Identity theft is the number one consumer fraud in America at a cost of billions of dollars to victims of the crime.  Identity theft occurs when someone is able to steal your identity and access your assets or use your identity to make purchases, take out loans or even access your medical insurance.  In addition, criminals may use your identity when committing crimes and after vanishing after posting bail can create a problem for you having to prove you are not the criminal.
Identity theft can result in your being hounded by debt collectors for debts you did not incur; becoming unable to access your own credit cards, bank accounts or brokerage accounts’ having your assets stolen; being arrested for crimes committed by people who have stolen your identity; or even receive improper medical care because your medical identity has been stolen and your medical records have been corrupted.  In addition, identity theft can ruin your your credit rating, which in turn can affect your chances of getting a loan, a job, insurance or a home rental.
Identity theft occurs when your personal information is compromised which may be as a result of a data breach at a company, institution or government agency that has your personal information.  We can also be faulted when we fall prey to phishing or spear phishing emails or text messages and provide our personal information to an identity thief.
As I often say, “things aren’t as bad as you think… they are far worse.”  According to the FTC identity theft has increased in the United States by 145% since the start of the pandemic.  And while this number is frightening, the increase in many individual states has been even worse.  Identity theft in Louisiana increased 396 % since the start of the pandemic.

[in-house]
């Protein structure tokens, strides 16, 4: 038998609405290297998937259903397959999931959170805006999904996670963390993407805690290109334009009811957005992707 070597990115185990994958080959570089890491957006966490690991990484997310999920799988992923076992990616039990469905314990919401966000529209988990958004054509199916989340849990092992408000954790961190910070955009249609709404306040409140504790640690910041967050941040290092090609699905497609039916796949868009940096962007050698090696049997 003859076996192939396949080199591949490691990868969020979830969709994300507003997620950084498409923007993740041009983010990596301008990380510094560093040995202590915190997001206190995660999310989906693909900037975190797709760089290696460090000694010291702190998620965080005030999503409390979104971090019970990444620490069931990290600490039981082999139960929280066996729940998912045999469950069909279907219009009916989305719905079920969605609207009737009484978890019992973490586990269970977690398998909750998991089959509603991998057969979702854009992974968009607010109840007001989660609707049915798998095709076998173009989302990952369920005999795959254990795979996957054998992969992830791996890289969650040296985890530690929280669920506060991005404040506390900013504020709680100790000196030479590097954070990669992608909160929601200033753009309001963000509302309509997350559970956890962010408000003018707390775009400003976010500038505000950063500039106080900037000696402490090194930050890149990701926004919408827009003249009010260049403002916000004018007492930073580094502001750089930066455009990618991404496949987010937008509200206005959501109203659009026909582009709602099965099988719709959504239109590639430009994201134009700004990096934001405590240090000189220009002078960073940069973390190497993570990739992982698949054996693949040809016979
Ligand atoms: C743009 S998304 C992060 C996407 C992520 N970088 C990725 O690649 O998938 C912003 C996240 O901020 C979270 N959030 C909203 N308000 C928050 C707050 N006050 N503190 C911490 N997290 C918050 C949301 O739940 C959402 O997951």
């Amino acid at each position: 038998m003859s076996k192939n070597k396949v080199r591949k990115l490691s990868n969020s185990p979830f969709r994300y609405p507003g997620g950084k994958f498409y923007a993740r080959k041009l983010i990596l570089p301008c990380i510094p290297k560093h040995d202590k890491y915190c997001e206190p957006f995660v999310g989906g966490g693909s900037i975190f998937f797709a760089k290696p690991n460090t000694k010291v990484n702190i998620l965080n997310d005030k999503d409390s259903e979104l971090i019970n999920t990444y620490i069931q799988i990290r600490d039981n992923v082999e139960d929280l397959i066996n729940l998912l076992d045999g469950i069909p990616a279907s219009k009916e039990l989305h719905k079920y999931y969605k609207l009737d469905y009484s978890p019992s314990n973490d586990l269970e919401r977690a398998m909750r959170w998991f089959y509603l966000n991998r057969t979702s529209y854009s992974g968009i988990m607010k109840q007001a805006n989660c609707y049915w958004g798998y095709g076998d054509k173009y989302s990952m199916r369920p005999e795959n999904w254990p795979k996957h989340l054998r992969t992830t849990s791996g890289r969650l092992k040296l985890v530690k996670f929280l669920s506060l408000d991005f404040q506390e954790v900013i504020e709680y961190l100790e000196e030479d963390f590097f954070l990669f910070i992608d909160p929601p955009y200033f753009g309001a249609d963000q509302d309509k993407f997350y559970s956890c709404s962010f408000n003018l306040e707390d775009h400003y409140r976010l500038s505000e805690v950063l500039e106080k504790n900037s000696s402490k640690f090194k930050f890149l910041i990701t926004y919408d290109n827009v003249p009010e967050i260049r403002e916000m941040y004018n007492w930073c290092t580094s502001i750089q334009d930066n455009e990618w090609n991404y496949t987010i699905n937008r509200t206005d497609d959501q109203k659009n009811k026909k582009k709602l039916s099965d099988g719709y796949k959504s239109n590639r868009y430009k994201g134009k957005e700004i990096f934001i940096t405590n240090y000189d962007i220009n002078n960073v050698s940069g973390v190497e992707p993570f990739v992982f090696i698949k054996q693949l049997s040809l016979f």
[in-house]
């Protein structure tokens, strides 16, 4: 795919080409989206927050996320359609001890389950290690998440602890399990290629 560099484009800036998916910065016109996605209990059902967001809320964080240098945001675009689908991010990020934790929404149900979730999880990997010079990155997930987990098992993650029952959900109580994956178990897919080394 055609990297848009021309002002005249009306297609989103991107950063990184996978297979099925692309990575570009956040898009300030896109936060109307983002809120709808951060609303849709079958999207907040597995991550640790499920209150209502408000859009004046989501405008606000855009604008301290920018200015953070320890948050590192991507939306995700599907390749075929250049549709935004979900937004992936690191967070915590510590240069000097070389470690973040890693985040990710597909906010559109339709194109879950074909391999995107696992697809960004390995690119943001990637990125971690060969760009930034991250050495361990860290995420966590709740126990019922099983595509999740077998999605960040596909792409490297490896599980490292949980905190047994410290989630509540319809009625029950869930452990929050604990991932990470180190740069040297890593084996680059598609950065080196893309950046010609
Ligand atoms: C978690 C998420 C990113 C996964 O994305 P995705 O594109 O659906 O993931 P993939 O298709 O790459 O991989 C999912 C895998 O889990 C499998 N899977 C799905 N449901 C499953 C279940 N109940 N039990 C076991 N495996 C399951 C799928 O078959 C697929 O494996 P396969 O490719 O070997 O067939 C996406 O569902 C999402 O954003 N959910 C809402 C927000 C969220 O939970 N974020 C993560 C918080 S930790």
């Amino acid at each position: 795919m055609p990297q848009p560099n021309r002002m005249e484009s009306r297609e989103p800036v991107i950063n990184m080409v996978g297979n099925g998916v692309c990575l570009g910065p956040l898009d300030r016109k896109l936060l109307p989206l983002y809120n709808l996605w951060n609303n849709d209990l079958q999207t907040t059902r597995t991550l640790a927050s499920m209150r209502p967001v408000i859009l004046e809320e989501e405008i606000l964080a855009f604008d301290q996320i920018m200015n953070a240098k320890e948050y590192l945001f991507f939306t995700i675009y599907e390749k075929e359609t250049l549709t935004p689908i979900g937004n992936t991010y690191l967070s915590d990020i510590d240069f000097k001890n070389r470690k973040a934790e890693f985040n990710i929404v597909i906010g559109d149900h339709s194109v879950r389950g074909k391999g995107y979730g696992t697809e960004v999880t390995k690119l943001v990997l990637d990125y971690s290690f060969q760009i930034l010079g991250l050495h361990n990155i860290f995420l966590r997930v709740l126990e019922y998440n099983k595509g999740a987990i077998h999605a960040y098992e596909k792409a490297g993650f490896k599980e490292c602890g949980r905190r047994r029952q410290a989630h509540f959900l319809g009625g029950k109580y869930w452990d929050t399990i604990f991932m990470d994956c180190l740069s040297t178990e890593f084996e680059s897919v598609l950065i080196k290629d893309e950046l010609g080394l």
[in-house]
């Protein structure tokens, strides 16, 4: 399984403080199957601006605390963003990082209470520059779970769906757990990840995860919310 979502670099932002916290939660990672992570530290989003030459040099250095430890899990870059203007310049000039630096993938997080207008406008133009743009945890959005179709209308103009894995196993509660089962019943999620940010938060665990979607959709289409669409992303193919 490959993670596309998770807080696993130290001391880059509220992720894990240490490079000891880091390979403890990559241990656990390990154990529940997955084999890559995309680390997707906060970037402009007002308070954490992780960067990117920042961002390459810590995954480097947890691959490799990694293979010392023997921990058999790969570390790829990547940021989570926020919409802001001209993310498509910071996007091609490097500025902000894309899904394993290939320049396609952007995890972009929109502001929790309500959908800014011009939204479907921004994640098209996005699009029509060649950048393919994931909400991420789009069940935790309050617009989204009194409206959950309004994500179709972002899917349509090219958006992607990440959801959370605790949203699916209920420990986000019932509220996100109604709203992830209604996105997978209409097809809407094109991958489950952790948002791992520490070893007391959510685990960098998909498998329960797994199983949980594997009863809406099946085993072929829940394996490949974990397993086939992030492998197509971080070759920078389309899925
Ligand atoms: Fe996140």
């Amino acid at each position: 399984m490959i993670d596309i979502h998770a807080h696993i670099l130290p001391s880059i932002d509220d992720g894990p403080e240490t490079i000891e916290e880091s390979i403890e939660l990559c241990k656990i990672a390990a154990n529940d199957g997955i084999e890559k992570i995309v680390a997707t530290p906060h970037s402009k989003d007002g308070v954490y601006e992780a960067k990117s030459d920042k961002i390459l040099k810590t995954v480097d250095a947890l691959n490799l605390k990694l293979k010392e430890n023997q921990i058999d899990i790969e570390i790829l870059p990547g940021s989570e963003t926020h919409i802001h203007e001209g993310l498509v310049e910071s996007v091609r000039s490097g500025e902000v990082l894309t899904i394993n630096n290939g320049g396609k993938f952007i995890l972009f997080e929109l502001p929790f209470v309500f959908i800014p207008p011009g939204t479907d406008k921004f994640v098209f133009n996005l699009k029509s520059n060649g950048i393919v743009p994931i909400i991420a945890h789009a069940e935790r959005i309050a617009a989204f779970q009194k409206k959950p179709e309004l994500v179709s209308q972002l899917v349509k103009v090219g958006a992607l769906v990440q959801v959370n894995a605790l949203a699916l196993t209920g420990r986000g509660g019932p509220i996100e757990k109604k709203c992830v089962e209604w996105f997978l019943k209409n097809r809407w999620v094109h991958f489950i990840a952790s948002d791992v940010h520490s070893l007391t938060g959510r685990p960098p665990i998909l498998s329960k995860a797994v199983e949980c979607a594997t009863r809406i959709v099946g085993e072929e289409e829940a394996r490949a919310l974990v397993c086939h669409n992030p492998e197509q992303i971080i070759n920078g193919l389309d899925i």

TIPS
Here are some things you can do to protect yourself from identity theft.
1.  Freeze your credit reports (and those of your children too who are primary targets of identity thieves) which will help prevent an identity thief from getting a loan or making a large purchase using your name even if the identity thief has your Social Security number.
2.  Limit the people to whom you give your Social Security number.  Although many businesses ask for it, they don’t need it.  Your eye doctor may ask for your Social Security number, but the doctor doesn’t need it and often small businesses do a poor job of protecting the security of their data.
3.  Don’t put outgoing mail in your mail box.  Identity thieves cruise neighborhoods looking for red flags on mailboxes turned up to indicate that there is outgoing mail.  Often the outgoing mail may have checks, credit card information or other information that can lead to identity theft.
4.  Don’t give personal information to anyone over the phone who you have not called and always be sure of to whom you are speaking.  Merely because your Caller ID indicates that the call is legitimate is not a reason for trusting the call.  Through a technique called spoofing, an identity thief can make their call appear to come from whatever source and number they wish.
5.  Don’t use your debit card for anything other than an ATM card.  Debit cards do not have the protection from fraudulent use that credit cards do under federal law.
6.  Don’t use Zelle, Venmo or other similar payment services for anything other than sending money to friends and family.  It is easily exploited and federal law does not protect you much.
7.  Don’t use public Wifi for sensitive transactions and consider using a VPN for further protection.
8.  Use good security software on all of your electronic devices and install updates as soon as they are available.
9. Use strong unique passwords for all of your accounts and use dual factor authentication whenever possible.
For more detailed information on protecting yourself from identity theft, I urge you to consider getting my book “Identity Theft Alert” which you can order on the Scamicide website or through Amazon.
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